Businesses don't directly pay sales tax on products and services they sell. But if your business operates in a state that has state income tax, you must set up a system to collect sales tax from your customers and report and pay that tax to your state.
Merchants in most states are required to collect sales tax and pay it to the state department of revenue. Specific products and services are sales-tax eligible, depending on state laws. Money must be collected from customers, reported, and paid on a regular basis.
Don't forget sales taxes for items you sell online. A recent Supreme Court decision allows states more freedom to collect sales taxes from online sellers located in their state. That means you may need to charge sales tax to your online customers and pay the tax on a regular basis.
Property tax is a local tax. If your business owns real property (real estate), like a building, your business must pay property tax to the local taxing authority, which is usually the city or county where the property is located.
The tax is based on assessed value, the same as for personal property like a house.
There are special considerations for paying federal taxes when you sell a piece of business property. You may have to pay capital gains taxes on the difference between your initial cost and the selling price. Get help from a tax professional before you sell business property.
Employment taxes are taxes paid by employees and employers, including
- Federal income tax withholding from employee pay
- FICA taxes for Social Security and Medicare, paid by both employees and employers
- Federal unemployment (FUTA) taxes paid by employers
There are several steps to this process, for federal income taxes and FICA taxes:
You must calculate federal income taxes and both the employee and employer portions of FICA taxes based on the employee's gross pay.
Then you must withhold these taxes from employee paychecks.
Then you must pay these taxes to the IRS, including your portion of FICA taxes as an employer by depositing the total amount monthly or semi-weekly, depending on the size of your payroll.
You must also report amounts owed and paid quarterly on IRS Form 941 and pay any additional employment taxes due.
Unemployment taxes are separate; they are paid entirely employers, not employees. The amount you must pay as an employer is calculated based on a portion of the income of your employees. You must report the amounts you owe and have paid each year on IRS Form 940.
Most states have a state income tax for businesses. But some states, like Nevada and Texas, impose a gross receipts tax on businesses instead of or in addition to a state income tax. In these states, gross receipts (revenues) of the business are taxed. Some states allow deductions for this tax, and some types of businesses in some states don't have to pay this tax.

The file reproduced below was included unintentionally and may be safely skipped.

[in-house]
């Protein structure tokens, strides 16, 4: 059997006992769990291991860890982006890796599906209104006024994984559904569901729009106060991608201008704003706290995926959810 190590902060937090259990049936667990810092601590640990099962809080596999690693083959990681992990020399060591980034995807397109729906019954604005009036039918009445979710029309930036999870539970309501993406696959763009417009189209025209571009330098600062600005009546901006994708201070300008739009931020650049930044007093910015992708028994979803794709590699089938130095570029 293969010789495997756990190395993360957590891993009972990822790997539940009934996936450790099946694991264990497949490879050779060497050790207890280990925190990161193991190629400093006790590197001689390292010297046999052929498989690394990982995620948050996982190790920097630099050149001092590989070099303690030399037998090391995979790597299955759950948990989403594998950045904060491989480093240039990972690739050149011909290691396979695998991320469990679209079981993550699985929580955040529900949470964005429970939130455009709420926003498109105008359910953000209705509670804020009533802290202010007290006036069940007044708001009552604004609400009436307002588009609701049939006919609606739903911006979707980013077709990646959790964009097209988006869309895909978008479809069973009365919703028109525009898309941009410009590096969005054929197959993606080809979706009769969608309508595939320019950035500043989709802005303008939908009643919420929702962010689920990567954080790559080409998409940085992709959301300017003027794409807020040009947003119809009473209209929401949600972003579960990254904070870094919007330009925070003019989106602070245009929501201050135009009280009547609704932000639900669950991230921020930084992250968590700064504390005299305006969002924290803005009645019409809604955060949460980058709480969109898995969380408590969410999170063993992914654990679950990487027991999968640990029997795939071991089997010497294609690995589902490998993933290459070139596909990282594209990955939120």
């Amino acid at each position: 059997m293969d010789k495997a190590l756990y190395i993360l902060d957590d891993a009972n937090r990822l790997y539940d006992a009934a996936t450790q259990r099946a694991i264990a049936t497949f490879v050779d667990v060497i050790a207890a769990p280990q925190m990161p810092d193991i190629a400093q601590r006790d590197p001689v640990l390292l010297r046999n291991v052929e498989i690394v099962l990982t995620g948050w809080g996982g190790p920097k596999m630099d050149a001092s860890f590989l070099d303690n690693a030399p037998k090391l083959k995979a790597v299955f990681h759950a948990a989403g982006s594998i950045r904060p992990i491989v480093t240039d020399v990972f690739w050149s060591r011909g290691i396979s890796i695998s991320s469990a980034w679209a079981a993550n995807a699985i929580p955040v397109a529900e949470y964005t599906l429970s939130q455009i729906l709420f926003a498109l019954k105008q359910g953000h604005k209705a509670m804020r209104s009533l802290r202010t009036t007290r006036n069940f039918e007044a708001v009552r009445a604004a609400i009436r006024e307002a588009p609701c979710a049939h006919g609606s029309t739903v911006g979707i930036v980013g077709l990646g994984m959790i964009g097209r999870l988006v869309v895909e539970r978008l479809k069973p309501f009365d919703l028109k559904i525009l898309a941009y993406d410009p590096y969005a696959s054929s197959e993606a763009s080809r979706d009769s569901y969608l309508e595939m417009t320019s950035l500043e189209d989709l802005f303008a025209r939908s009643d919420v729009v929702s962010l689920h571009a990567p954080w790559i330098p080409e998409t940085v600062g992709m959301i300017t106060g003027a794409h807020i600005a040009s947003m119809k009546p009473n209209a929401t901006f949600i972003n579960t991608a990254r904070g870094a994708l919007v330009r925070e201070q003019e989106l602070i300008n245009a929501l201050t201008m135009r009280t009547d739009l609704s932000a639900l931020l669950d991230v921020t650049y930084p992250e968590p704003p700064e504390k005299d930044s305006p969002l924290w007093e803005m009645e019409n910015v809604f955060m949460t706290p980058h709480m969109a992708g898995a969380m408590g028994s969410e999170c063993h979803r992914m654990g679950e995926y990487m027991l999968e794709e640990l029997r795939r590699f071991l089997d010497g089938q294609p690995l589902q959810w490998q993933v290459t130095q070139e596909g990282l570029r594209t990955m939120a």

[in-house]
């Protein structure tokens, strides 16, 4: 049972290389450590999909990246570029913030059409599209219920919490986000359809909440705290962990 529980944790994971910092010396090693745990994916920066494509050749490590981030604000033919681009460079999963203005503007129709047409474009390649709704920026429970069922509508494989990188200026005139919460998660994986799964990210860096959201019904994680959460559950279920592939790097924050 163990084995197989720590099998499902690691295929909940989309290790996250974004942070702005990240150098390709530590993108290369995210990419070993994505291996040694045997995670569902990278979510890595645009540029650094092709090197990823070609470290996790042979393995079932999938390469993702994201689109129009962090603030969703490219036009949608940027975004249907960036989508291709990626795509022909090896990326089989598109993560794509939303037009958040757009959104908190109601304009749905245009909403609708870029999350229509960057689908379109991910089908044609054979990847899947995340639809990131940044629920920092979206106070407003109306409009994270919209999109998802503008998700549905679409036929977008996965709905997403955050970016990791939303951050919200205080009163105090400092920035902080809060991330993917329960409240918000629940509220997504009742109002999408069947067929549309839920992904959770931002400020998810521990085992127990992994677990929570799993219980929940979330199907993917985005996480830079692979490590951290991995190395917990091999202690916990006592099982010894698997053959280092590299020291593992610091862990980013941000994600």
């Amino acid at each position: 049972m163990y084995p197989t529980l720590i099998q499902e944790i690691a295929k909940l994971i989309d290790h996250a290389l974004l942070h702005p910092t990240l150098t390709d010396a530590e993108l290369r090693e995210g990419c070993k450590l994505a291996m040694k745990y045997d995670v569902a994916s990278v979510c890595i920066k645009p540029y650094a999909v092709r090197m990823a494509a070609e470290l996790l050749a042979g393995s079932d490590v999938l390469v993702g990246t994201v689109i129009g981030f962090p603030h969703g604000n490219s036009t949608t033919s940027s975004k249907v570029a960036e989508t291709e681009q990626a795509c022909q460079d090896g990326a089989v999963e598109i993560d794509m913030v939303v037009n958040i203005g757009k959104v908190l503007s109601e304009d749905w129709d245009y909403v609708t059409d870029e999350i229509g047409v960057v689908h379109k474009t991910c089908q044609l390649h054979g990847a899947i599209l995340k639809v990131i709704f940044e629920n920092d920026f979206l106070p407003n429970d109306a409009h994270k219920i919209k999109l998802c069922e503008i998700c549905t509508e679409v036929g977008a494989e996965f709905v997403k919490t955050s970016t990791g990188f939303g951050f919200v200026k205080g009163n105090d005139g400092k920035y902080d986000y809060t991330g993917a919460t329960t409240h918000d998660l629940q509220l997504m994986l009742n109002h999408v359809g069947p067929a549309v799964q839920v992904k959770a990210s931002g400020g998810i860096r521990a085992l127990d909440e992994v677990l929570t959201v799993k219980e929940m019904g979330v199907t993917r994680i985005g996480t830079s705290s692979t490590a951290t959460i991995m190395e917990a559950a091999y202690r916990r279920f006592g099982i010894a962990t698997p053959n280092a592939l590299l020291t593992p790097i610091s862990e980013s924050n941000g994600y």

Sole proprietorships are usually exempt from paying gross receipts taxes, but not from state income tax.
This article from the Tax Foundation includes a list of states that charge gross receipts taxes and the rates. Check with your state to see if you must pay this tax.
Most small businesses pay state income tax on business income through their personal tax returns, similar to federal income taxes. The Tax Foundation has a list of state individual income tax rates and state corporate income tax rates.
If you are an owner of a corporation, you are a shareholder. That means you pay income taxes on income you receive from dividends. Each corporation decides when to pay dividends and how big the dividend will be.
Dividends are not considered earned income, and you must pay a special dividend tax rate on dividends you receive, through your personal tax return. You will receive a 1099-DIV form with the amount of the dividend paid that year. You must include that information on the appropriate form, depending on the type of dividend and how long the dividend was held.
Federal Tax Due Dates:
The specific due dates for federal income taxes and employment taxes may change each year, depending on weekends and holidays. See this article for federal tax due dates for the current year, including extended returns and estimated tax payments. You can also see a tax calendar for the year, including payroll taxes.